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Planning a Learning Collaborative: Step Zero
March 26, 2014
This blog post is part of a series from the Alliance on designing a Learning Collaborative in your community. You can read the first post in the series here, where you'll find an explanation of how a Learning Collaborative works.
Since I started this series almost exactly a year ago, we’ve received quite a few inquiries from communities interested in conducting Rapid Re-Housing Learning Collaboratives. Today I’d like to address two important questions we often get, that thus far I’ve neglected to mention on this blog.
What will be the cost, in terms of time and capital?
Major costs associated with the Learning Collaborative are mostly around the two in-person meetings, including renting the meeting facility, refreshments for participants, meeting materials such as flip charts and print outs, and travel costs for the facilitator to and from meetings.
The other major cost associated with the Learning Collaborative is staff time. We (very roughly) estimated that the Learning Collaborative that the Alliance coordinated took approximately 237 hours of staff time over the course of a year.
How many staff will this take and what will the roles be?
There are two main roles involved, a facilitator and coordinator. Depending on how many Learning Collaboratives and how many organizations participate in each one, you may need more than one person for each of these roles. The Alliance is lucky enough to have a full-time meetings and events director who made meeting planning a breeze.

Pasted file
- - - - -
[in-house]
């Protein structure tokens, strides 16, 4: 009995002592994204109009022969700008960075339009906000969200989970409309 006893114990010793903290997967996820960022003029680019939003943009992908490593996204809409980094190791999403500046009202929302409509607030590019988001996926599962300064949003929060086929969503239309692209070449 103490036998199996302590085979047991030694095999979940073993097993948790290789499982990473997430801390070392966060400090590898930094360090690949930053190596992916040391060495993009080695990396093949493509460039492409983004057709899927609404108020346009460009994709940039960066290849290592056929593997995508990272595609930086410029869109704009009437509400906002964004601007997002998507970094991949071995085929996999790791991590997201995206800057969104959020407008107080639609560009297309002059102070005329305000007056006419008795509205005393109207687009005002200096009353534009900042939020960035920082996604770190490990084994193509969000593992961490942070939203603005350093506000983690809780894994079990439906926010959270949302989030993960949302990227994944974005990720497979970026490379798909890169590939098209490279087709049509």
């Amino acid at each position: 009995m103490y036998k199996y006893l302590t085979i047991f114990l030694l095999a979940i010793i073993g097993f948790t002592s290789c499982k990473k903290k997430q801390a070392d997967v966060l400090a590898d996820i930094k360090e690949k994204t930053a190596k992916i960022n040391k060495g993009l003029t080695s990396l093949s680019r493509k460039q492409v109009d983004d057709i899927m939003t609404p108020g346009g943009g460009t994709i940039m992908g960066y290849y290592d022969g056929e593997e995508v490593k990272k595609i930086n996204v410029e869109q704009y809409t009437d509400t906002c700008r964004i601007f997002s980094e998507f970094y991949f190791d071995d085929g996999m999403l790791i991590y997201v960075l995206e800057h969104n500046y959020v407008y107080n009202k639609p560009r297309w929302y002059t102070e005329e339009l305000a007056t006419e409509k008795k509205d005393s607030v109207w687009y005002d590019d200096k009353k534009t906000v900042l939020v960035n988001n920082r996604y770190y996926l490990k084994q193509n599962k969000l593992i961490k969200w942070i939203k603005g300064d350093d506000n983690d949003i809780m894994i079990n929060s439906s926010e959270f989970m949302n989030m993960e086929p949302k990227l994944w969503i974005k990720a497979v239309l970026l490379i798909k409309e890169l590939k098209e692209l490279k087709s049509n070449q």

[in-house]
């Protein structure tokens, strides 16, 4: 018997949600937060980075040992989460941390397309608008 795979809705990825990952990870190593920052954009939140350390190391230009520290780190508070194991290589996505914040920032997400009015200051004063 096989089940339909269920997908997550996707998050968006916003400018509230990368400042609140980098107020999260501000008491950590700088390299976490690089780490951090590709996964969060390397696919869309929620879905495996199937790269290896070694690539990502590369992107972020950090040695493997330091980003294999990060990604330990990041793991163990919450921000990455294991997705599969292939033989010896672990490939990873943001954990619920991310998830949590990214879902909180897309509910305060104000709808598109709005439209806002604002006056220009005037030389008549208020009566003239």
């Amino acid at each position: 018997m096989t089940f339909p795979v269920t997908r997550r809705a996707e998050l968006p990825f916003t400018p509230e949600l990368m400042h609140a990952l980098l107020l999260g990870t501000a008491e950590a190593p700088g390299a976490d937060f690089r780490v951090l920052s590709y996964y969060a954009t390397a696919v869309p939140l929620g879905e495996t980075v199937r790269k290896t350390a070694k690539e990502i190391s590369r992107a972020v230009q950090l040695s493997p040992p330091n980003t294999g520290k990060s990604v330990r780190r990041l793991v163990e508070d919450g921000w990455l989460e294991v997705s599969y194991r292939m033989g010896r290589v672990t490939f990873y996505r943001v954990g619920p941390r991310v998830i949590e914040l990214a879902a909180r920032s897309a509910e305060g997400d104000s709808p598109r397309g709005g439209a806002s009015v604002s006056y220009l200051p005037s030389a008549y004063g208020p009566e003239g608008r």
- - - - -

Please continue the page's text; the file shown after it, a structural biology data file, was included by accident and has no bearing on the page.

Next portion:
It is very important that the facilitator have a deep knowledge and experience with best practices for rapid re-housing programs, as well as experience with meeting facilitation and adult learning. While peer learning is an important part of the Learning Collaborative, participants greatly benefit from having an expert to call upon and troubleshoot issues during the change process. The main duties of the facilitator include leading the two in-person meetings, leading the monthly conference calls during the “action period,” and being generally available to advise participants.
- Coordination and Support
The most time-consuming administrative portion of the Learning Collaborative is the monthly data collection for approximately six months, increasing to weekly during the 100 Day Challenge. Some additional support tasks to keep in mind are meeting planning activities for the two in-person meetings, and coordinating and scheduling the monthly conference calls and any webinars or site visits during the “action period” phase.
View the Series: How to Plan a Learning Collaborative
- Resource: Sample Application
- Resource: Sample Metrics Chart
- Resource: Sample Description
- Resource: Everyone House Academy presentation
- Resource: Sample Pre-Work Packet
- Resource: Sample Learning Collaborative Agenda for First Meeting
- Resource: Sample Learning Collaborative PowerPoint for First Meeting
- Resource: Sample Learning Collaborative Action Plan Template